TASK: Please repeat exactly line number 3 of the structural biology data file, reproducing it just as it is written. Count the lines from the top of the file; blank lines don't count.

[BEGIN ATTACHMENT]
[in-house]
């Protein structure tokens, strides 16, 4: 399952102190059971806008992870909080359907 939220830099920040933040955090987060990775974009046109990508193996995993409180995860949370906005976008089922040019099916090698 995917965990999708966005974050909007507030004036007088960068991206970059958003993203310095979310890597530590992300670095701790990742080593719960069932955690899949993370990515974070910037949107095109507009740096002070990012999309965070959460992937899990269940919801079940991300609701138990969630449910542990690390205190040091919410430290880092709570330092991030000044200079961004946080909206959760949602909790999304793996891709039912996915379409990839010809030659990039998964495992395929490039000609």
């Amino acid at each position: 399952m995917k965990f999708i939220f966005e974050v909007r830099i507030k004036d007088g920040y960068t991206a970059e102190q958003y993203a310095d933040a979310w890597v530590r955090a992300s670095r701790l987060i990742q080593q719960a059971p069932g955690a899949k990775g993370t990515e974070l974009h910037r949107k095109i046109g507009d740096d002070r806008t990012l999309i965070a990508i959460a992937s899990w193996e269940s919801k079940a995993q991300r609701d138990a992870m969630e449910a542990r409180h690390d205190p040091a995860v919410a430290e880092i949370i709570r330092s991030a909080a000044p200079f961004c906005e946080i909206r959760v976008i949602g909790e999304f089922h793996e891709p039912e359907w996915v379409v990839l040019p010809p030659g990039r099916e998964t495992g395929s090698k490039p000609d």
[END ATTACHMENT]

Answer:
């Amino acid at each position: 399952m995917k965990f999708i939220f966005e974050v909007r830099i507030k004036d007088g920040y960068t991206a970059e102190q958003y993203a310095d933040a979310w890597v530590r955090a992300s670095r701790l987060i990742q080593q719960a059971p069932g955690a899949k990775g993370t990515e974070l974009h910037r949107k095109i046109g507009d740096d002070r806008t990012l999309i965070a990508i959460a992937s899990w193996e269940s919801k079940a995993q991300r609701d138990a992870m969630e449910a542990r409180h690390d205190p040091a995860v919410a430290e880092i949370i709570r330092s991030a909080a000044p200079f961004c906005e946080i909206r959760v976008i949602g909790e999304f089922h793996e891709p039912e359907w996915v379409v990839l040019p010809p030659g990039r099916e998964t495992g395929s090698k490039p000609d």